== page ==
This raises another "gotcha". You cannot add projects to the Unity Visual Studio / MonoDevelop solution, as they will be automatically removed next time you change a file inside Unity. This is why I have a separate solution containing any shared code - so Unity doesn't screw up my references and project links constantly!

Also notice that the Library, obj and Temp directories are excluded from the repo. Again, Unity generates these directories whenever you open the editor or build the solution - they are local cache directories that each collaborator will have a local copy of. They're full of binary files, and can get absolutely HUGE. The more assets you have, the larger these directories will become.

Lastly, but possibly most importantly, is the .gitattributes file. This controls the line endings that git applies to each file type when you check files in and out. If I remember correctly, Unity applies LF line endings to most files by default, which can confuse things (and present you with a lot of laborious popups in the various editors you might use) on a Windows machine. I found a template somewhere online (which I can't find again - please let me know if this if your file so I can credit you), but it still took me a while to get everything working to an acceptable level. I'm still not 100% convinced that this list is comprehensive, but it's a damn good start:

# Apply native OS line-endings on checkout of these files...
*.boo              text
*.c                text
*.cginc            text
*.config           text
*.contentproj      text
*.cpp              text
*.dae              text
*.DAE              text
*.dtd              text
*.fx               text
*.glsl             text
*.h                text
*.inc              text
*.ini              text
*.js               text
*.JSFL             text
*.jsfl             text
*.json             text
*.log              text
*.md               text
*.mel              text
*.php              text
*.shader           text
*.txt              text
*.TXT              text
*.xaml             text
*.xml              text
*.xsd              text
.gitattributes     text
.gitignore         text
COPYING            text
INSTALL*           text
KEYS*              text
LICENSE*           text
NEWS*              text
NOTICE*            text
README*            text
TODO*              text
WHATSNEW*          text

# Apply Unix-style LF line-endings on checkout of these files...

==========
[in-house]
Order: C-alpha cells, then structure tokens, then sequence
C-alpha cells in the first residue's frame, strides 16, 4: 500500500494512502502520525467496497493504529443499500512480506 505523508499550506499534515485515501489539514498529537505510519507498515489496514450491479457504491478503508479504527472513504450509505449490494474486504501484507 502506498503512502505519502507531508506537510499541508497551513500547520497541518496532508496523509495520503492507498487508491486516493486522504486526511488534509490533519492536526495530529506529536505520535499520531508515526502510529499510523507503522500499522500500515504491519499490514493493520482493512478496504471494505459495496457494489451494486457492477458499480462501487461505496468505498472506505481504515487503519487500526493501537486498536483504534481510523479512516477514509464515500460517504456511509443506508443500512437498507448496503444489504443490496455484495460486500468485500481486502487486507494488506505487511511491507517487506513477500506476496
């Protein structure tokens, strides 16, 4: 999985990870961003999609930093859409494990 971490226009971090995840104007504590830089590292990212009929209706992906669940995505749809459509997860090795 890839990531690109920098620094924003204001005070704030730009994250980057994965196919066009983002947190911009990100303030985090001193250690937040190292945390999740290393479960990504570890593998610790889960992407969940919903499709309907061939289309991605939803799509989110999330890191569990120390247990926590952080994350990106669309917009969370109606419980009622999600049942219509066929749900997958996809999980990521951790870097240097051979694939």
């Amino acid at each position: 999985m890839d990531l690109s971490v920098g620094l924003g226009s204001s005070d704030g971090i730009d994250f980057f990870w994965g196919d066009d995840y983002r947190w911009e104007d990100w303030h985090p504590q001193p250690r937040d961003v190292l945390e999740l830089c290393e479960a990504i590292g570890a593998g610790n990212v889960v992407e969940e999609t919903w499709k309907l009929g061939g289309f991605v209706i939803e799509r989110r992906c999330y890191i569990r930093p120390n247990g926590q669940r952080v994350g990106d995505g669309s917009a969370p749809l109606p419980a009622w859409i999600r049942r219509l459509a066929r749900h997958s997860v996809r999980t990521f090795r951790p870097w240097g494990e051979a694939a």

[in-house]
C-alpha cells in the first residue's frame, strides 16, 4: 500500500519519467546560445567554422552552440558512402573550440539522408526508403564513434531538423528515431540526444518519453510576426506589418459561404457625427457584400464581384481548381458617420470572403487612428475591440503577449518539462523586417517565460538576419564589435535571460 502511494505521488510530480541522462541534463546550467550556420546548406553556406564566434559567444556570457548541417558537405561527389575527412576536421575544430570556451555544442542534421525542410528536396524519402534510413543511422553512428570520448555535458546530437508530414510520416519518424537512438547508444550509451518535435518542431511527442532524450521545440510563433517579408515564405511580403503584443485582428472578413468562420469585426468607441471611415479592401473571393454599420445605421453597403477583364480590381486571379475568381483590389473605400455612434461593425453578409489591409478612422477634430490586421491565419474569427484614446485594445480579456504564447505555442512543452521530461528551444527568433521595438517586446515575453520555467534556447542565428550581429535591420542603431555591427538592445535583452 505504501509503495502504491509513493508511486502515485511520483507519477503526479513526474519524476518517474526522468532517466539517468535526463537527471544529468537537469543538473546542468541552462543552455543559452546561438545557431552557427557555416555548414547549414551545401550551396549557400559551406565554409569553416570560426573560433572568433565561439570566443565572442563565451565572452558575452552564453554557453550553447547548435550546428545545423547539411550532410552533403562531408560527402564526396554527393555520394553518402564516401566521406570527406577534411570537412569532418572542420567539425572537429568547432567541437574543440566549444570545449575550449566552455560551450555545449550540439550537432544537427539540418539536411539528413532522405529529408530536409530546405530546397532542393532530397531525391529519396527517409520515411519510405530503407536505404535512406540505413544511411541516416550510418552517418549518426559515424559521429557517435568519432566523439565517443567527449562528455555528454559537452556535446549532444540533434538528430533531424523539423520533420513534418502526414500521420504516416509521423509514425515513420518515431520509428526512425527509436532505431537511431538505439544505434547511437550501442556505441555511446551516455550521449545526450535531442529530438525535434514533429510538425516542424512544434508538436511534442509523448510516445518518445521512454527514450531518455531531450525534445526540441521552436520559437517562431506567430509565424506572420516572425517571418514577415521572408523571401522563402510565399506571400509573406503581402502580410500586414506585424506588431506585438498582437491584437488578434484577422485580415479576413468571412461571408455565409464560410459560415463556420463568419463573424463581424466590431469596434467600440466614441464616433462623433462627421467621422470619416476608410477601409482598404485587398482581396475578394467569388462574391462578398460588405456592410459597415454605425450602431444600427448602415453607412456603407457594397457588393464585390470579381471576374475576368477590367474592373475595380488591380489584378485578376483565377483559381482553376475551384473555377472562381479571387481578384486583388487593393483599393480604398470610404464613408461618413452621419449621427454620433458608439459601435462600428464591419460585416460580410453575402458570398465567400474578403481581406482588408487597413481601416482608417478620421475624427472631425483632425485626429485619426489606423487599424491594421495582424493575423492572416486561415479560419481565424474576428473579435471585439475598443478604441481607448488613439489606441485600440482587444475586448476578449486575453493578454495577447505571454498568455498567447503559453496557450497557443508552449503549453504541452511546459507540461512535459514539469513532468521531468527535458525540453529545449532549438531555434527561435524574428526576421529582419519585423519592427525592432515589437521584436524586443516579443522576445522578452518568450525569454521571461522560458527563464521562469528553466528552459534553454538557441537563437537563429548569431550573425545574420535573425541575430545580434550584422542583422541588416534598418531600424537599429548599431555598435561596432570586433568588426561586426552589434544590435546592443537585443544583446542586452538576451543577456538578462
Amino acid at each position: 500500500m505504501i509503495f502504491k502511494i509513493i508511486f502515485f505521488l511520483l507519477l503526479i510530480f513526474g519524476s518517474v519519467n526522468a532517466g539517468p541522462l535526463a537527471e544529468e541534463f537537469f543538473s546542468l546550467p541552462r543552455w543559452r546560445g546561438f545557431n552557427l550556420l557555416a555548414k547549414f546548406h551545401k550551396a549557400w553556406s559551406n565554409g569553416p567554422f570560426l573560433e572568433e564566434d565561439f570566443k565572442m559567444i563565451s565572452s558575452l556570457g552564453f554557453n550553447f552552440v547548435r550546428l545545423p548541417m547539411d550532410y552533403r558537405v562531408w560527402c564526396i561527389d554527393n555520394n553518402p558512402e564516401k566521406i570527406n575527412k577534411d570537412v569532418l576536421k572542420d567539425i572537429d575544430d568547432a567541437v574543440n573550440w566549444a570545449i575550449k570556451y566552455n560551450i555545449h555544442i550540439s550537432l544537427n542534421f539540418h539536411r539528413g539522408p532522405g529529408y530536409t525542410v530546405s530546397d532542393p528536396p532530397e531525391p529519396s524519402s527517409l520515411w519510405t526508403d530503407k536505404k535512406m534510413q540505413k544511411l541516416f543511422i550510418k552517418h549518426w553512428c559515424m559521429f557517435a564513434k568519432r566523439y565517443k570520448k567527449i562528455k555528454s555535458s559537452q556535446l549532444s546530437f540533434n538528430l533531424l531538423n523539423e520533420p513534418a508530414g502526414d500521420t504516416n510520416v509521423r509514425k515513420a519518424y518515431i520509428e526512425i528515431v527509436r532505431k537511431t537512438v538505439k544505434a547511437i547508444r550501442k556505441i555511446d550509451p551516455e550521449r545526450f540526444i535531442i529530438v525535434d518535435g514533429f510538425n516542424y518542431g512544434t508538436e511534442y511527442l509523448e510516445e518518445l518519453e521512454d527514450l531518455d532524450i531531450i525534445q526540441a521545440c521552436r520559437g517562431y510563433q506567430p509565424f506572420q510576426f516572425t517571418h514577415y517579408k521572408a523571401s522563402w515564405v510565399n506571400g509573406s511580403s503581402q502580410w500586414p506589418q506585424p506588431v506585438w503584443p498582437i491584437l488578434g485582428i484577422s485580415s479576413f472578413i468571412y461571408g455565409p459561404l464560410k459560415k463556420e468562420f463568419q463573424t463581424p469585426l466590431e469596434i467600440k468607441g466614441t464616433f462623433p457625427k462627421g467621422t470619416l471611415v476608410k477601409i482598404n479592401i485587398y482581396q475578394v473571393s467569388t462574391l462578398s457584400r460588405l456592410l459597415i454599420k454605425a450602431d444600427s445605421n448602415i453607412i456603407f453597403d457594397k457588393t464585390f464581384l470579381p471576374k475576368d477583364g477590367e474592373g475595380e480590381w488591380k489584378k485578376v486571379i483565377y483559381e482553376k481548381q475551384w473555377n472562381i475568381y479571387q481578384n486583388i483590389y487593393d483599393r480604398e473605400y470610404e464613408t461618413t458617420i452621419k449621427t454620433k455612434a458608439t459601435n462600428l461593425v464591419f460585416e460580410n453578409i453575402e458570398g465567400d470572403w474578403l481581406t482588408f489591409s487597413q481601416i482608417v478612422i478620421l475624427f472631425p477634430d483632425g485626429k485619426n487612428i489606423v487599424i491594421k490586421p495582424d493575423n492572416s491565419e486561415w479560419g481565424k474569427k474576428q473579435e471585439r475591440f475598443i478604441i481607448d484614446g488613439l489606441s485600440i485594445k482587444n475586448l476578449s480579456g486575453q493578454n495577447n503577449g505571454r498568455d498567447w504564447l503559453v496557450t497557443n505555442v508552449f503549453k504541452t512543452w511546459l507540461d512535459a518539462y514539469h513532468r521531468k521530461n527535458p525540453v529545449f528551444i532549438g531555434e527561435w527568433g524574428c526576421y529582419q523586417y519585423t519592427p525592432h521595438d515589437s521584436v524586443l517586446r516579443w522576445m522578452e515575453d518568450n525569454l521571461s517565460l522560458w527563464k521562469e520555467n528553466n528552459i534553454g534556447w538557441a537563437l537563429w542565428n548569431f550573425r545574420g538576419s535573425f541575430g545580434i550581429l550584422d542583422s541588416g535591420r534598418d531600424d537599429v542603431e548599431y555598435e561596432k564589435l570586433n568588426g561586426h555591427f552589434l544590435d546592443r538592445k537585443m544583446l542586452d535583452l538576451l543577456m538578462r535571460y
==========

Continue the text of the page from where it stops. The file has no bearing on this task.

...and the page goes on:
*.meta             text eol=lf
*.sh               text eol=lf
*.vspscc           text eol=lf
.htaccess          text eol=lf

# Previous "binary"
*.unity            text eol=lf
*.asset            text eol=lf
*.prefab           text eol=lf

# Apply Windows/DOS-style CR-LF line-endings on checkout of these files...
*.bat              text eol=crlf
*.cmd              text eol=crlf
*.csproj           text eol=crlf
*.sln              text eol=crlf
*.user             text eol=crlf
*.vcproj           text eol=crlf
*.cs               text eol=crlf
*.css              text eol=crlf
*.htm              text eol=crlf
*.html             text eol=crlf

# No end-of-line conversions are applied (i.e., "-text -diff") to these files...
*.7z               binary
*.ai               binary
*.anim             binary
*.apk              binary
*.bin              binary
*.bmp              binary
*.BMP              binary
*.com              binary
*.COM              binary
*.controller       binary
*.cubemap          binary
*.dex              binary
*.dll              binary
*.DLL              binary
*.dylib            binary
*.eps              binary
*.exe              binary
*.EXE              binary
*.exr              binary
*.fbx              binary
*.FBX              binary
*.fla              binary
*.flare            binary
*.flv              binary
*.gif              binary
*.guiskin          binary
*.gz               binary
*.ht               binary
*.ico              binary
*.jpeg             binary
*.jpg              binary
*.keystore         binary
*.mask             binary
*.mat              binary
*.mb               binary
*.mp3              binary
*.mp4              binary
*.mpg              binary
*.ogg              binary
*.PCX              binary
*.pcx              binary
*.pdb              binary
*.pdf              binary
*.physicMaterial   binary
*.physicmaterial   binary
*.png              binary
*.ps               binary
*.psd              binary
*.qt               binary
*.so               binary
*.swf              binary
*.tga              binary
*.tif              binary
*.tiff             binary
*.ttf              binary
*.TTF              binary
*.unitypackage     binary
*.unityPackage     binary
*.wav              binary
*.wmv              binary
*.zip              binary
*.ZIP              binary

You can read more about .gitattributes here.

Unity Script Default Line Endings

As I alluded to a bit earlier, Unity uses LF line endings by default. This is particularly annoying on Windows, especially considering that every time you create a script, you have to modify the line endings manually. Luckily, Unity uses text based template files to create the default scripts, and you can modify the line endings in a program like Notepad++ yourself. The templates are located in the following folder by default:

C:\Program Files (x86)\Unity\Editor\Data\Resources\ScriptTemplates\

In Notepad++ it's as simple as opening all the files at once, and replacing "\n" with "\r\n" In All Open Documents.

There's not much point of me providing these files for you, as it's possible they could be different in each version of Unity, and you might have already modified them yourself.

That's It

As I said, I'm not 100% convinced this approach will work for everyone, and I'm still very nervous about two people modifying a single Unity scene or prefab file at the same time (I had numerous issues last time I collaborated), but it's about as close as anyone's going to get, I think.